• We have already experienced large fires, fanned by Westerly winds, in the Tenterfield area.
  • So here in normally lovely Marin, we are blanketed with smoke thick with particulate matter, blown in courtesy of offshore winds that are fanning the flames of a fire out of control up in Yolo county.
Synonyms
stir up, whip up, encourage, incite, stoke up, fuel, kindle, ignite, inflame, stimulate, instigate, provoke, excite, arouse, awaken, waken, inspire, trigger, spark off, ferment, foment
literary enkindle
2.1Cause (a belief or emotion) to become stronger or more widespread: a fury fanned by press coverage
More example sentences
  • A person who has declared his intentions for repeating the pogrom, outside Gujarat should not be allowed to roam about fanning communal hatred and passion.
  • They select those news reports that are consistent with their preferred thinking, especially those that fan national emotions.
  • People's fears, often fanned by anti-bat hysteria in the media about the danger of contracting bat-carried diseases, have made bats political pawns.
Synonyms
intensify, increase, agitate, inflame, exacerbate; stimulate, stir up, work up, whip up, incite, fuel, animate; ignite, kindle, trigger, spark, instigate, arouse, excite, provoke, foment
3 [no object] (fan out) Disperse or radiate from a central point to cover a wide area: the arriving passengers began to fan out through the town in search of lodgings
More example sentences
  • In addition to the areas where the delegates are concentrated, we began to fan out to other areas.
  • The commandos fan out to various areas on the ship and, after tense moments, the radio crackles into life: Pandey has taken control of the ship and his men are conducting the search.
  • In targeted sampling, interviewers fan out into targeted areas to conduct interviews over the course of several days.
Synonyms
spread, open, branch, stretch; outspread, unfurl, unfold
3.1Spread out or cause to spread out into a semicircular shape: [no object]: a dress made of tiny pleats that fanned out as she walked [with object]: a wind fanned her hair out behind her
More example sentences
  • Her short brown hair fanned out as she cocked her head to the side.
  • She had short, wavy brown hair that fanned out at the ends, and lovely facial features accented by eyebrows that gave her an incredible air of confidence and superiority.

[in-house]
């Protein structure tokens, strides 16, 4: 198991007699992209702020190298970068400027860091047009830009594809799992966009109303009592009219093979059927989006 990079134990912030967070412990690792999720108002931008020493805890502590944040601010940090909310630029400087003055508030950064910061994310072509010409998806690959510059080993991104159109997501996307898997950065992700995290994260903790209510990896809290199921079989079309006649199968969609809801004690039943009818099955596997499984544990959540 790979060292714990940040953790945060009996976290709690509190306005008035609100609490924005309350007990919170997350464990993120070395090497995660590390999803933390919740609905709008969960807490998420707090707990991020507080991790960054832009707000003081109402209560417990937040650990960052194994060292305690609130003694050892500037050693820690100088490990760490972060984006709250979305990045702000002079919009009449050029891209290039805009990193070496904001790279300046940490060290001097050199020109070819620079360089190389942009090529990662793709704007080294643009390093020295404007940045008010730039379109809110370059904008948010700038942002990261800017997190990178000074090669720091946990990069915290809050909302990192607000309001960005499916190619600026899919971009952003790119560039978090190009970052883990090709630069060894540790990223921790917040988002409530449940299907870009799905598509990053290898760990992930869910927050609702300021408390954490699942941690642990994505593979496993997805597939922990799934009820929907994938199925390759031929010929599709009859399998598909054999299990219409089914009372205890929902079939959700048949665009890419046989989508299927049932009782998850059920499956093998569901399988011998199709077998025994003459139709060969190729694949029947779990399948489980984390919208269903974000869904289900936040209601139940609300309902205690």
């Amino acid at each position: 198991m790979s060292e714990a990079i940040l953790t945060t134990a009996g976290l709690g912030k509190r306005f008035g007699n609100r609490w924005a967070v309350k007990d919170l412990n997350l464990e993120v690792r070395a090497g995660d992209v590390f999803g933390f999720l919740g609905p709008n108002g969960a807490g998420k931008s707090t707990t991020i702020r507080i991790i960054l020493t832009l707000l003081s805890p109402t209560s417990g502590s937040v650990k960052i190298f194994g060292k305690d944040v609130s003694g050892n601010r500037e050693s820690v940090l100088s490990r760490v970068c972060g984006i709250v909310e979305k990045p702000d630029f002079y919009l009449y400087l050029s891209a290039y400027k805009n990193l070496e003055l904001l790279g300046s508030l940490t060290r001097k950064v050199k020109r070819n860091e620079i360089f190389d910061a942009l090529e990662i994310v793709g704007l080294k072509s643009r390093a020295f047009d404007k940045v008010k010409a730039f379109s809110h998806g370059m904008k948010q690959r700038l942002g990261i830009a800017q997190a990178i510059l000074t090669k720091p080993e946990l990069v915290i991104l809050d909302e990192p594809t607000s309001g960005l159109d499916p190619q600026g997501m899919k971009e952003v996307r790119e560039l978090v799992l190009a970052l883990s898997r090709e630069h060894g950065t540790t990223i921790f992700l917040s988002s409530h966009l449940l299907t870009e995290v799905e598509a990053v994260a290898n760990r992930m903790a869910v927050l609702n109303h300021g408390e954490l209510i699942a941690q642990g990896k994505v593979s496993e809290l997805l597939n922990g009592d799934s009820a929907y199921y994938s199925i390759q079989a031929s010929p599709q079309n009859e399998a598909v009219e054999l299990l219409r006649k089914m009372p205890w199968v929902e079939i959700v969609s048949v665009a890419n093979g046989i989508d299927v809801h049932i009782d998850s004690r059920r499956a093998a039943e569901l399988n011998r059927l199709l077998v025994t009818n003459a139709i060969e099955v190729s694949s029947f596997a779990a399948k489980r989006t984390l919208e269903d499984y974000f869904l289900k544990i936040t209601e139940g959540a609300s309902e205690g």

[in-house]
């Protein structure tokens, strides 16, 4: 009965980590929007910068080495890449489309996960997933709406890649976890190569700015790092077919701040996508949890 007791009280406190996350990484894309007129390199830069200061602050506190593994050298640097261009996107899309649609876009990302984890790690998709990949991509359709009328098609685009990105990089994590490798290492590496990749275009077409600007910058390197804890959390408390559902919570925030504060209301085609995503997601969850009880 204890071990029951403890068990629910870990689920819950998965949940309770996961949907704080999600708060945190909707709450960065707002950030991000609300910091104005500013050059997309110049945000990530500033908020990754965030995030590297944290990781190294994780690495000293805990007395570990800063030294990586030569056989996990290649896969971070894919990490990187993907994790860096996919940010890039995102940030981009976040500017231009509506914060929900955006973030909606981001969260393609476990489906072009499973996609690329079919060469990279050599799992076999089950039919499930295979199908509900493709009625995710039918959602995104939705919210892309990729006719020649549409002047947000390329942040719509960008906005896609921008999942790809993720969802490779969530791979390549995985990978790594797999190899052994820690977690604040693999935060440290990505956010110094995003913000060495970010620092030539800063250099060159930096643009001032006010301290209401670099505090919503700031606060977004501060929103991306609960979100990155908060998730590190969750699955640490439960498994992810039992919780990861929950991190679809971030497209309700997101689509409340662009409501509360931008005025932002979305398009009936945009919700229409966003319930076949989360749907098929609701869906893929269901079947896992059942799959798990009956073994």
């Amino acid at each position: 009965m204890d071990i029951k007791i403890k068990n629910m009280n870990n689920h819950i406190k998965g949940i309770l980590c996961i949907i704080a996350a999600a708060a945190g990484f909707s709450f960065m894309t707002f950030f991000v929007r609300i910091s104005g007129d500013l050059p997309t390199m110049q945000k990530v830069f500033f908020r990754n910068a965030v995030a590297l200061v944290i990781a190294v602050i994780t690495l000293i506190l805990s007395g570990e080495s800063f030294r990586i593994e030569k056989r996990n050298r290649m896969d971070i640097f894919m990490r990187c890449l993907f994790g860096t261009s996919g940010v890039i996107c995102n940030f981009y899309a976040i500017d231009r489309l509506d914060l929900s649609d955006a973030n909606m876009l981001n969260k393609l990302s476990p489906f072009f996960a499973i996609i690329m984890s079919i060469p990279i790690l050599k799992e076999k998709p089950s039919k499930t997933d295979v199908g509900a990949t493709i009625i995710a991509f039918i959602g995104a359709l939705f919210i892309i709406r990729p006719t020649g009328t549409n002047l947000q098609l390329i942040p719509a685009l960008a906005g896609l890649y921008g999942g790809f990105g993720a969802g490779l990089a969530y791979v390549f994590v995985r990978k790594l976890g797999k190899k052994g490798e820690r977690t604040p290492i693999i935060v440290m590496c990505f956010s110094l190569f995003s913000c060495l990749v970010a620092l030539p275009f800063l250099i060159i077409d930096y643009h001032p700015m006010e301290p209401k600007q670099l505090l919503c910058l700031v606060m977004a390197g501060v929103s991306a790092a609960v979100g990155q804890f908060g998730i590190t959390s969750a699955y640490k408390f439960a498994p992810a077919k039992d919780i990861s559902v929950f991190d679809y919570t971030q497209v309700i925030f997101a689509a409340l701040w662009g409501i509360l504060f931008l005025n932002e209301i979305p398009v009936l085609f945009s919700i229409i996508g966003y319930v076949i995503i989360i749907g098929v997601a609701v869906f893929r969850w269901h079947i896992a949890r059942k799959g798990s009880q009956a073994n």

• It fanned out and lay open on the floor, just an ordinary white cloth upon a stoneworked floor.

Origin

Old English fann (as a noun denoting a device for winnowing grain), fannian (verb), from Latin vannus 'winnowing fan'. Compare with vane.

Phrases

fan the flames (of something)

Cause an emotion such as anger or hatred to become stronger: instead of being a calming force you fanned the flames of hostility
More example sentences
  • At a national level, the centre-right coalition Italian prime minister Silvio Berlusconi has been accused of fanning the flames of anti-foreigner discrimination.
  • Indeed, her words seem to have fanned the flames.
  • Worryingly last week, researchers at Glasgow Caledonian University were in danger of fanning the flames.

Derivatives

fan-like

adjective
More example sentences
  • It came with a strange fan-like contraption which turns out to be a reflector for the flash bulb.
  • The remaining proximal tendon fibers were then spread out in a fan-like shape, sandwiched between two pieces of sandpaper and tightly fixed in a metal clamp.
  • Let cool between paper towels to absorb extra fat, then cut each slice into 6 fan-like pieces (like you would cut slices in a cake).

fanner

noun
More example sentences
  • They were bystanders, fanners of flames, perhaps, but empty-handed, palms held upwards for inspection.
  • Rush Limbaugh, a right-wing fanner of hatreds who presents a popular radio show, has helped to make liberals into extremists after his own heart.
  • Pneumatically operated Sheet Fanners separate stacked sheets for easy handling, destacking, and transfer.

Definition of fan in:

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Word of the day dinkum
Pronunciation: ˈdiNGkəm
adjective
(of an article or person) genuine

There are 2 definitions of fan in English:

fan2

Line breaks: fan

noun

A person who has a strong interest in or admiration for a particular person or thing: football fans I’m a fan of this author
More example sentences
  • It is anyone's guess how many spectators will take an interest and even become fans of the sport.
  • With increasing numbers of African players in the British leagues, the tournament will be of huge interest to sports fans.
  • More than in other sports, football fans recollect jerseys and numbers as opposed to faces.
Synonyms
enthusiast, devotee, admirer, lover, addict; supporter, follower, disciple, adherent, backer, zealot, champion, votary; expert, connoisseur, aficionado
informal buff, fiend, freak, bug, nut, maniac, groupie, junkie
North American informal jock
(fans) British Sport informal barmy army

Origin

late 19th century (originally US): abbreviation of fanatic.

Definition of fan in: